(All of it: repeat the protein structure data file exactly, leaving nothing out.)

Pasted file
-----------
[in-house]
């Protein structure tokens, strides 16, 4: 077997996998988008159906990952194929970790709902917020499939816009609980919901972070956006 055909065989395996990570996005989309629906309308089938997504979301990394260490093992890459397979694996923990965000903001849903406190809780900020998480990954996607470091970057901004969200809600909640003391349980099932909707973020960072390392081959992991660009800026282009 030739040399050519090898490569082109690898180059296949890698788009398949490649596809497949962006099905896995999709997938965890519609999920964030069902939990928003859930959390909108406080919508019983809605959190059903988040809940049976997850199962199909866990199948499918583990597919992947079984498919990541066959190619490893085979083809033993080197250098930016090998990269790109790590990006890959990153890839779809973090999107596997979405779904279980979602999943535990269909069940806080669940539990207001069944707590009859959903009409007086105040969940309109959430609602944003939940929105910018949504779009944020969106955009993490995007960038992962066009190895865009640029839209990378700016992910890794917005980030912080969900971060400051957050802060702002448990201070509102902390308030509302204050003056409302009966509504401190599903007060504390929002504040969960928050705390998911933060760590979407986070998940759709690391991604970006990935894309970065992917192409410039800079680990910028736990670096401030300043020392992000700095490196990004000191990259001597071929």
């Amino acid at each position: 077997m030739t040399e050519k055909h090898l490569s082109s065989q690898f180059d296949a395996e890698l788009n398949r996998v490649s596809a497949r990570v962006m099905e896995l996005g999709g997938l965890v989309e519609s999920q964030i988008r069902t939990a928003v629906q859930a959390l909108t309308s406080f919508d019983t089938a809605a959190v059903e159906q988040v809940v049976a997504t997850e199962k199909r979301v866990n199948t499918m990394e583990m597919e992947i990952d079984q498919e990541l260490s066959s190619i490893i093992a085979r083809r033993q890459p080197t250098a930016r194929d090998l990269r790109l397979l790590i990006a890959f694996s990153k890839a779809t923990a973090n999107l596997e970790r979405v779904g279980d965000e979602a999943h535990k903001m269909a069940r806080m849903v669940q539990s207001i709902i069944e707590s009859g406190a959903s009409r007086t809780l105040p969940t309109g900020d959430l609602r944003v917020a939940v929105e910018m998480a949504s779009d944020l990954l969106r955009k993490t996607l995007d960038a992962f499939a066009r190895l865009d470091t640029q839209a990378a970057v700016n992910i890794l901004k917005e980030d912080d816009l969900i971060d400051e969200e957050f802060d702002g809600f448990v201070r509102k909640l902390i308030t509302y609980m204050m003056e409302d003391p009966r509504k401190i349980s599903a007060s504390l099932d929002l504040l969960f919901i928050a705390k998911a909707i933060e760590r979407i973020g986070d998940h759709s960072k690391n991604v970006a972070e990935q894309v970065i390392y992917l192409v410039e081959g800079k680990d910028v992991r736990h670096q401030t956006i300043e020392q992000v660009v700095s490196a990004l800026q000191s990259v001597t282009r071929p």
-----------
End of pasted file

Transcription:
[in-house]
């Protein structure tokens, strides 16, 4: 077997996998988008159906990952194929970790709902917020499939816009609980919901972070956006 055909065989395996990570996005989309629906309308089938997504979301990394260490093992890459397979694996923990965000903001849903406190809780900020998480990954996607470091970057901004969200809600909640003391349980099932909707973020960072390392081959992991660009800026282009 030739040399050519090898490569082109690898180059296949890698788009398949490649596809497949962006099905896995999709997938965890519609999920964030069902939990928003859930959390909108406080919508019983809605959190059903988040809940049976997850199962199909866990199948499918583990597919992947079984498919990541066959190619490893085979083809033993080197250098930016090998990269790109790590990006890959990153890839779809973090999107596997979405779904279980979602999943535990269909069940806080669940539990207001069944707590009859959903009409007086105040969940309109959430609602944003939940929105910018949504779009944020969106955009993490995007960038992962066009190895865009640029839209990378700016992910890794917005980030912080969900971060400051957050802060702002448990201070509102902390308030509302204050003056409302009966509504401190599903007060504390929002504040969960928050705390998911933060760590979407986070998940759709690391991604970006990935894309970065992917192409410039800079680990910028736990670096401030300043020392992000700095490196990004000191990259001597071929």
């Amino acid at each position: 077997m030739t040399e050519k055909h090898l490569s082109s065989q690898f180059d296949a395996e890698l788009n398949r996998v490649s596809a497949r990570v962006m099905e896995l996005g999709g997938l965890v989309e519609s999920q964030i988008r069902t939990a928003v629906q859930a959390l909108t309308s406080f919508d019983t089938a809605a959190v059903e159906q988040v809940v049976a997504t997850e199962k199909r979301v866990n199948t499918m990394e583990m597919e992947i990952d079984q498919e990541l260490s066959s190619i490893i093992a085979r083809r033993q890459p080197t250098a930016r194929d090998l990269r790109l397979l790590i990006a890959f694996s990153k890839a779809t923990a973090n999107l596997e970790r979405v779904g279980d965000e979602a999943h535990k903001m269909a069940r806080m849903v669940q539990s207001i709902i069944e707590s009859g406190a959903s009409r007086t809780l105040p969940t309109g900020d959430l609602r944003v917020a939940v929105e910018m998480a949504s779009d944020l990954l969106r955009k993490t996607l995007d960038a992962f499939a066009r190895l865009d470091t640029q839209a990378a970057v700016n992910i890794l901004k917005e980030d912080d816009l969900i971060d400051e969200e957050f802060d702002g809600f448990v201070r509102k909640l902390i308030t509302y609980m204050m003056e409302d003391p009966r509504k401190i349980s599903a007060s504390l099932d929002l504040l969960f919901i928050a705390k998911a909707i933060e760590r979407i973020g986070d998940h759709s960072k690391n991604v970006a972070e990935q894309v970065i390392y992917l192409v410039e081959g800079k680990d910028v992991r736990h670096q401030t956006i300043e020392q992000v660009v700095s490196a990004l800026q000191s990259v001597t282009r071929p």